I survived! I was too tired to blog on Sunday evening and I prioritised delivering presents to my Dad, who’d spent all of Father’s Day standing at the side of various roads supporting me. – Thanks Dad 🙂 So, I intended to write last night, but as soon as I got home I fell into the sofa and remained in a semi-comatose state for the rest of the evening. I wonder what it is you most want to know, is it: Whether I managed to keep my food down? Whether the Shewee was put to use? Whether I finished? or What time I managed to do it in? I will try and answer all of the above, here goes: I was lucky enough to meet up with Clare, an ex-colleague and a fellow cyclist friend, who had signed up to do the 60 mile route with a friend, Tamsin, and they were kind enough to invite me to do the first 55 miles with them. I am so glad that I didn’t have to do it alone – the IPod just wouldn’t have had the same motivational effect.
Queuing to start
On our way!
My parents, Grandparents and Ollie, all coordinated to follow me around on the day and provide support – they ensured that they were at various points along the route to offer photography, refreshment, first aid and technical services to us as required – and they were invaluable! The picture below is the first chance Ollie had to snap us, at around the 5 mile point. And shortly after, this happened…
Thanks to Ollie for pointing out our mistakes!
…our first mistake of the day (the signage really wasn’t that great).
And so we come to the burning question, did I or didn’t I?!? I did! I am so relived (excuse the pun) that I bought it! The sportive was fairly cheap, which meant that other than at the HQ there were absolutely no facilities, something which I hadn’t realised in advance. The Shewee is one of the simplest but greatest inventions ever made.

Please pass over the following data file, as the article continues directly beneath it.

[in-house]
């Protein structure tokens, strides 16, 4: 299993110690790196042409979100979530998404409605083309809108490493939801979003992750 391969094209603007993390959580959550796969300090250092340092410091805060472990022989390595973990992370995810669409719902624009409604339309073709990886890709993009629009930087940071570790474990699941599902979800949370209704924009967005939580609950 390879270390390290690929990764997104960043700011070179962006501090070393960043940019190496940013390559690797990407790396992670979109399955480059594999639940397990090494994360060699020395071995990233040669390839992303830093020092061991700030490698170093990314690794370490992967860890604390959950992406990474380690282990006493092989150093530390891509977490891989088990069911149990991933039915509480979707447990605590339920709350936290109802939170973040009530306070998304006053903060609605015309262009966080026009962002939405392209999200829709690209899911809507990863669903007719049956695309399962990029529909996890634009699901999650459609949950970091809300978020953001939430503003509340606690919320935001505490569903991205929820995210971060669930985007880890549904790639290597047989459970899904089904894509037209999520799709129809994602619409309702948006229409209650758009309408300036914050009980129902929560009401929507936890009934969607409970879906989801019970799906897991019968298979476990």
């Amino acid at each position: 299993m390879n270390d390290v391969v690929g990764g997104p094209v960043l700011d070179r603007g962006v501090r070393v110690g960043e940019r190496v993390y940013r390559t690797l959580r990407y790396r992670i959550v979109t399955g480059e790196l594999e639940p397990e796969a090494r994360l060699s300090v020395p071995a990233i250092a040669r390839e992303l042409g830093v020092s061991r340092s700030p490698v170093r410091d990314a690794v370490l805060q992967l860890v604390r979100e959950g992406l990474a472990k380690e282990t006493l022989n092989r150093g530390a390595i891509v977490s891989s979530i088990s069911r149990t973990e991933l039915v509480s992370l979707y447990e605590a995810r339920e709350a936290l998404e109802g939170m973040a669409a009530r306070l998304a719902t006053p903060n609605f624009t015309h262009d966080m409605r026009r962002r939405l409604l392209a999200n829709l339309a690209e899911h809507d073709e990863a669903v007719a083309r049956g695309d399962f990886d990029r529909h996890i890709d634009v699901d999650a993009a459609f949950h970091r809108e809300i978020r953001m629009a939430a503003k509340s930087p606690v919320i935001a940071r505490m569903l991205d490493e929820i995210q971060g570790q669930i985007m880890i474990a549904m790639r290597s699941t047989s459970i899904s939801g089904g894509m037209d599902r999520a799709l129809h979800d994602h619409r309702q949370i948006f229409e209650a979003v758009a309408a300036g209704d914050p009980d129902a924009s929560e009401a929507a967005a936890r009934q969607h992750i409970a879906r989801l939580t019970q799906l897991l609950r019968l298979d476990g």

The first 55 miles of the course were relatively flat, the conditions were almost perfect – just what I had wished for; slightly cooler, overcast and no rain, for this first section we were able to average around 16 mph. Furthermore I read about sportive nutrition the night before, here, and I strictly kept to eating a little every 20 minutes – Mum and Dad had Fig Rolls, which were most definitely the fuel of the day.
The main irritations of the day? – A slight breeze, a rattly bike and poor signs.
Going the extra mile… literally
Conditions and support were so good that Clare decided, half way through the morning, that she would swap from the medium course to the long course, and finish with me. At the 53 mile point, shortly after she’d ungraciously dismounted thanks to some nasty gravel, Tamsin left us via the medium course and Clare and I continued for the final 30, hilly, miles.
Clare and I on the final 30 miles
Who puts massive hills at the end of an otherwise flat course?!!? Two in particular were HORRIBLE, and they came just after we had missed our Charfield stop with Herb, so we were close to running out of supplies. I don’t think either of us have ever been so pleased to see someone as we were to see Mum and Dad at the top of the second hill, which had gone on and on and on…Water, wipes and bananas were gratefully received and set us up for the final 10 miles. It was also at this point that we realised that my ‘rattly chain’, which I had oiled and fiddled with throughout the ride had actually been my bottle cage falling off!
The end is in sight!
All this writing, and I still haven’t answered three of the main questions.
Did you finish?
Yep – finished!
In what time?
The official time can be found at the link:Rider Times
Or our riding time can be found at the link: Laura’s Strava Activity
So 88.8 miles, completed – followed by a lovely high protein meal and yes – it all stayed down. The 20 minute advice worked well.
Just another three days until the next one…Runway Rumble